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September 1 is the beginning of the Orthodox ecclesiastical year. According to Tradition, it was on September 1 that our Lord and Saviour entered the synagogue in his hometown of Nazareth and was given to read a scroll from the prophet Isiah. It was customary at that time for the Jewish male to read in the synagogue once he had reached his thirtieth year. It was not a coincidence that Christ read prophetic words which referred to Him personally. It was the will of God for Him to be revealed in this manner. When He stood to read these were the words He uttered:

“The Spirit of the Lord is upon me, because he hath anointed me to preach the gospel to the poor; he hath sent me to heal the brokenhearted, to preach deliverance to the captives, and recovering of sight to the blind, to set at liberty them that are bruised, To preach the acceptable year of the Lord” (Isiah 61:1-2).

St. Luke’s gospel tells us Christ then “closed the book, and gave it again to the minister, and sat down. And the eyes of all them that were in the synagogue were fastened on him. And he began to say unto them, This day is this scripture fulfilled in your ears. And all bare him witness, and wondered at the gracious words which proceeded out of his mouth” (Luke 4:20-22).

The Church, in her wisdom, decided the appropriate day to begin the Church year was the very day on which Christ began His ministry, the day He began to “preach the acceptable year of the Lord”.

Interestingly, the ecclesiastical year begins and ends with the Theotokos. On September 8 we celebrate her nativity, just one week into the new Church year. We celebrate her dormition, or falling asleep, on August 15, two weeks before the end of the Church year.

I don’t think we can view this as a coincidence. Our salvation begins with her as she was the long-awaited one; without her Christ would not have been born. So her own nativity is a kind of “beginning of our salvation” (Troparion of the Nativity of Christ). Her falling asleep and being escorted by her Son to Paradise is the appropriate ending. Taking our cue from the Lady Theotokos an appropriate “new year’s resolution” should be to die with Christ so that we can live with Him, to endure so that we too will reign.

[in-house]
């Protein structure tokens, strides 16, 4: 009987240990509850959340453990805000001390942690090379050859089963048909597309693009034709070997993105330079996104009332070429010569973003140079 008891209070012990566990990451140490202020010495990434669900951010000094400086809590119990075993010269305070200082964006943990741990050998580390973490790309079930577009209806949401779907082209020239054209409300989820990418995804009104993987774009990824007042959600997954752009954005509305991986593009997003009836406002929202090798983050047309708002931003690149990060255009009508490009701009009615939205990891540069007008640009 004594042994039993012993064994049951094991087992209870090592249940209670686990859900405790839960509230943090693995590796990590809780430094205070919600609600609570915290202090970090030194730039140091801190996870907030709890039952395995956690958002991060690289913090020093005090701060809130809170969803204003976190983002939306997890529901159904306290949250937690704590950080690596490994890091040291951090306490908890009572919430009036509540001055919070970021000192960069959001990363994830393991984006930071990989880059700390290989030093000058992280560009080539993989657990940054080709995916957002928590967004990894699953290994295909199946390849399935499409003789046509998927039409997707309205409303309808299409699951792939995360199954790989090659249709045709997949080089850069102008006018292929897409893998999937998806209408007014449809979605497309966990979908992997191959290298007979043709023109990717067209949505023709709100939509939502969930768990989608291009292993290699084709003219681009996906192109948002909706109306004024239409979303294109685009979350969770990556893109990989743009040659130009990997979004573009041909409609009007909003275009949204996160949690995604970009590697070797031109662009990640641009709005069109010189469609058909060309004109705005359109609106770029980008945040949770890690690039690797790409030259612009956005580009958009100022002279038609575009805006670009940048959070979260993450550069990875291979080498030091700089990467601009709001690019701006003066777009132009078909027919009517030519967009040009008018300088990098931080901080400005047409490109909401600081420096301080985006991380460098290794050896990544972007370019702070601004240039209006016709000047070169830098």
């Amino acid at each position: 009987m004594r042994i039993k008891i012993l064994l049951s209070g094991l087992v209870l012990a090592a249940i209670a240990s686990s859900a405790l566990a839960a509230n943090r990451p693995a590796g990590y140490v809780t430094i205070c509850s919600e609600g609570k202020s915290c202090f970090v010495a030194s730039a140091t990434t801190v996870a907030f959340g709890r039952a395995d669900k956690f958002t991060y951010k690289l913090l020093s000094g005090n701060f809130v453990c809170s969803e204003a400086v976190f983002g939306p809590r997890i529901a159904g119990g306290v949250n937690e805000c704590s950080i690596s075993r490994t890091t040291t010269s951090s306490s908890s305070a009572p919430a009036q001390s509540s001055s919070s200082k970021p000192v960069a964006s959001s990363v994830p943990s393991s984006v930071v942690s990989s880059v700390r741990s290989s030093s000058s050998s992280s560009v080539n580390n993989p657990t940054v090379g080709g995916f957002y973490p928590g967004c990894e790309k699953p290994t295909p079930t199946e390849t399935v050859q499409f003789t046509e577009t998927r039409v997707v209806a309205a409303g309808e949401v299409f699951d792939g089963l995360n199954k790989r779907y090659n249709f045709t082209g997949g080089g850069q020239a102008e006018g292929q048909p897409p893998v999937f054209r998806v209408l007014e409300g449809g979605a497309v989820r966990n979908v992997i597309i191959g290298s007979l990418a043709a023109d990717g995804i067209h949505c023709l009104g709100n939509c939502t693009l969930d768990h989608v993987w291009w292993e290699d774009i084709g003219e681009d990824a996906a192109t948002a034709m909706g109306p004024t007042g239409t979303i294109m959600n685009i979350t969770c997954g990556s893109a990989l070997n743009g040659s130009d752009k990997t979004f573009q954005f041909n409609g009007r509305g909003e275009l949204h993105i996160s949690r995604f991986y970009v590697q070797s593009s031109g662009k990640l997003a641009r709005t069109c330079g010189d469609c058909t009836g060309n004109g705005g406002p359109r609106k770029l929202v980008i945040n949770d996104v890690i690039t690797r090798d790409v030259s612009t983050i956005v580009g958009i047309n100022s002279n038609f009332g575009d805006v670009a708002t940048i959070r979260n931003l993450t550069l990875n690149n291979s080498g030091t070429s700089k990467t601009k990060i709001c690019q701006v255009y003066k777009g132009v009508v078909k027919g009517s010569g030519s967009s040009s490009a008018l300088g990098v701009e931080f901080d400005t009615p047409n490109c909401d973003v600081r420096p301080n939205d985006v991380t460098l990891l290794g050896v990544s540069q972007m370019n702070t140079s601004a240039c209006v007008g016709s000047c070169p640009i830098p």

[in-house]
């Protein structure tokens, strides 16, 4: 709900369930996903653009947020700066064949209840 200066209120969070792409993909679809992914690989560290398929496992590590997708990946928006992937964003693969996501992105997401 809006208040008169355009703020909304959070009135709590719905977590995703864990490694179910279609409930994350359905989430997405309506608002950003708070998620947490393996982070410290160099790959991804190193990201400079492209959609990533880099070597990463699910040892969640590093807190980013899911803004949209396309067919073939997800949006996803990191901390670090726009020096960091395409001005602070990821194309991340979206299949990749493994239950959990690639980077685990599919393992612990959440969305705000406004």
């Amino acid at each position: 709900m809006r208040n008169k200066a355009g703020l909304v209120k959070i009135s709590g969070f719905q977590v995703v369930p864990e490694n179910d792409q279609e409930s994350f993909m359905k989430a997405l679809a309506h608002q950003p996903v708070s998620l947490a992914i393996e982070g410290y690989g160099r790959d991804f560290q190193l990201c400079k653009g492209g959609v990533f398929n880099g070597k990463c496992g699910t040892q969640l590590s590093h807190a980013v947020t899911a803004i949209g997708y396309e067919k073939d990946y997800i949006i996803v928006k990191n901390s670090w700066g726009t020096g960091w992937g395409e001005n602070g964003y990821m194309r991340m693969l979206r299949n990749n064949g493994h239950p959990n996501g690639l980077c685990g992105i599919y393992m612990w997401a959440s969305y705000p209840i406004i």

“For if we have died with him, we will also live with him; and if we endure we shall also reign with him” (2 Tim. 2:11).

vladimirOur mission here in Newfoundland is named in honour of the Holy Lady of Vladimir: an icon of the Mother of God, the Theotokos and Ever-Virgin Mary. The Vladimir Icon of the Mother of God was painted by the Evangelist Luke on a board from the table at which the Savior ate together with His All-Pure Mother and the Righteous Joseph. The Mother of God, upon seeing this image, exclaimed, “Henceforth, all generations shall call Me blessed. The grace of both My Son and Me shall be with this icon.”

In the year 1131, the icon was sent from Constantinople to the Rus and installed in the Devichi Monastery in the city of Vyshgorod. In 1155 St Andrew Bogoliubsky brought the icon to the city of Vladimir and installed it in the renowned Dormition cathedral which he built. At this time the icon received the name “Vladimir icon”. The icon was first brought to Moscow in the year 1395 where it remains today. Thus, the blessing of the Mother of God established the spiritual bonds between Byzantium and Rus via Kiev, Vladimir and Moscow.